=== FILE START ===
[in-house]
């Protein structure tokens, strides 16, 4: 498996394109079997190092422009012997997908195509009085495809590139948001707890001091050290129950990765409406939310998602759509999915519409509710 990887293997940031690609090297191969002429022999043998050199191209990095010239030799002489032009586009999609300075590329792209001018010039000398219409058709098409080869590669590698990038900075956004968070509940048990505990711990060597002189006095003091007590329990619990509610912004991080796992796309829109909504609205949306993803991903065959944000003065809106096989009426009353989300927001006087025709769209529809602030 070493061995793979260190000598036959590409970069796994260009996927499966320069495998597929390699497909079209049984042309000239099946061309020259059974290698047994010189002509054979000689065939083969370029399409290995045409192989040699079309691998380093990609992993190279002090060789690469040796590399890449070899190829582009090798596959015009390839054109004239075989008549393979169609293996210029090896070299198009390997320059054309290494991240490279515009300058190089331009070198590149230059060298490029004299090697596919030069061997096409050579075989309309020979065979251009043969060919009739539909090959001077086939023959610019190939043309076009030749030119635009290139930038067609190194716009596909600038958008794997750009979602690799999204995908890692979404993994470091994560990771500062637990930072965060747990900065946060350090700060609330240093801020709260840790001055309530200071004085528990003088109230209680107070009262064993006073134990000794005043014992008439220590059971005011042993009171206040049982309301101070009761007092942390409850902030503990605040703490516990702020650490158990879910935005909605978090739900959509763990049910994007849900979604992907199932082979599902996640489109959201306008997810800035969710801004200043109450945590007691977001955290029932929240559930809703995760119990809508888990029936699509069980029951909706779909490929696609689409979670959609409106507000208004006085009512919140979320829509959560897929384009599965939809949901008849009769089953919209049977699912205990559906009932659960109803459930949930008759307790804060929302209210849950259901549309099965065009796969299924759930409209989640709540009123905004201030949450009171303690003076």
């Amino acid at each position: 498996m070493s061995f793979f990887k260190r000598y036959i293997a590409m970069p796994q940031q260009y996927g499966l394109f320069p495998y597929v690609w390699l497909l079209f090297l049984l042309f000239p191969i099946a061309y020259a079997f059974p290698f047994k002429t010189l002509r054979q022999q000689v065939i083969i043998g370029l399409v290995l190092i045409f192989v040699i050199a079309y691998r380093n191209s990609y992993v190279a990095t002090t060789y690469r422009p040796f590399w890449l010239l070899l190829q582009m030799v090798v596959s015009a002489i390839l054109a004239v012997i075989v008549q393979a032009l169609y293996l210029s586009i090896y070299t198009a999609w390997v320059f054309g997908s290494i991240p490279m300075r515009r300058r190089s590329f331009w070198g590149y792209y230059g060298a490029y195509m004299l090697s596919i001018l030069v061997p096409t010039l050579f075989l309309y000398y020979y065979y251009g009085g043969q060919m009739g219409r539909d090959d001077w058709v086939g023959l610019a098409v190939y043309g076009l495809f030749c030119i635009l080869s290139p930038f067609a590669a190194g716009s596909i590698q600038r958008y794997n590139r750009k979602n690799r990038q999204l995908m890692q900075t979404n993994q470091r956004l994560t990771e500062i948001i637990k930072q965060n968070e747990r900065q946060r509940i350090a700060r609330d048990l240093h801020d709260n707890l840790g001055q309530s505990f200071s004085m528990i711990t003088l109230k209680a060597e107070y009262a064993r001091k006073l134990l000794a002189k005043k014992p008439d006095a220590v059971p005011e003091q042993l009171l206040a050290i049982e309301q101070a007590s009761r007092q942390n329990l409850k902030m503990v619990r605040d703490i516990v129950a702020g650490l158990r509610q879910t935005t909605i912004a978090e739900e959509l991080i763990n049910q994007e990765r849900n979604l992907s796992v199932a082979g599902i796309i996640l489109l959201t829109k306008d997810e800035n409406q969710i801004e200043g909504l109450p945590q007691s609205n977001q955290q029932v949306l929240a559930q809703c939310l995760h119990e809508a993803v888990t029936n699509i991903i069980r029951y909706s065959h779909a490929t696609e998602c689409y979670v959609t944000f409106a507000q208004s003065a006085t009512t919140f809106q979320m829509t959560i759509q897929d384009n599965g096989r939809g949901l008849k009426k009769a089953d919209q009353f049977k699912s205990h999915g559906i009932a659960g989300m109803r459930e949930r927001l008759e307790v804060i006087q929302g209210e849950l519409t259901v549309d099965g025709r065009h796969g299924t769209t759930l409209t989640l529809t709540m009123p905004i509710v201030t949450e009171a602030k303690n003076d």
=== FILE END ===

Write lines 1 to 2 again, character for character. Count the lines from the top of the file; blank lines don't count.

[in-house]
């Protein structure tokens, strides 16, 4: 498996394109079997190092422009012997997908195509009085495809590139948001707890001091050290129950990765409406939310998602759509999915519409509710 990887293997940031690609090297191969002429022999043998050199191209990095010239030799002489032009586009999609300075590329792209001018010039000398219409058709098409080869590669590698990038900075956004968070509940048990505990711990060597002189006095003091007590329990619990509610912004991080796992796309829109909504609205949306993803991903065959944000003065809106096989009426009353989300927001006087025709769209529809602030 070493061995793979260190000598036959590409970069796994260009996927499966320069495998597929390699497909079209049984042309000239099946061309020259059974290698047994010189002509054979000689065939083969370029399409290995045409192989040699079309691998380093990609992993190279002090060789690469040796590399890449070899190829582009090798596959015009390839054109004239075989008549393979169609293996210029090896070299198009390997320059054309290494991240490279515009300058190089331009070198590149230059060298490029004299090697596919030069061997096409050579075989309309020979065979251009043969060919009739539909090959001077086939023959610019190939043309076009030749030119635009290139930038067609190194716009596909600038958008794997750009979602690799999204995908890692979404993994470091994560990771500062637990930072965060747990900065946060350090700060609330240093801020709260840790001055309530200071004085528990003088109230209680107070009262064993006073134990000794005043014992008439220590059971005011042993009171206040049982309301101070009761007092942390409850902030503990605040703490516990702020650490158990879910935005909605978090739900959509763990049910994007849900979604992907199932082979599902996640489109959201306008997810800035969710801004200043109450945590007691977001955290029932929240559930809703995760119990809508888990029936699509069980029951909706779909490929696609689409979670959609409106507000208004006085009512919140979320829509959560897929384009599965939809949901008849009769089953919209049977699912205990559906009932659960109803459930949930008759307790804060929302209210849950259901549309099965065009796969299924759930409209989640709540009123905004201030949450009171303690003076």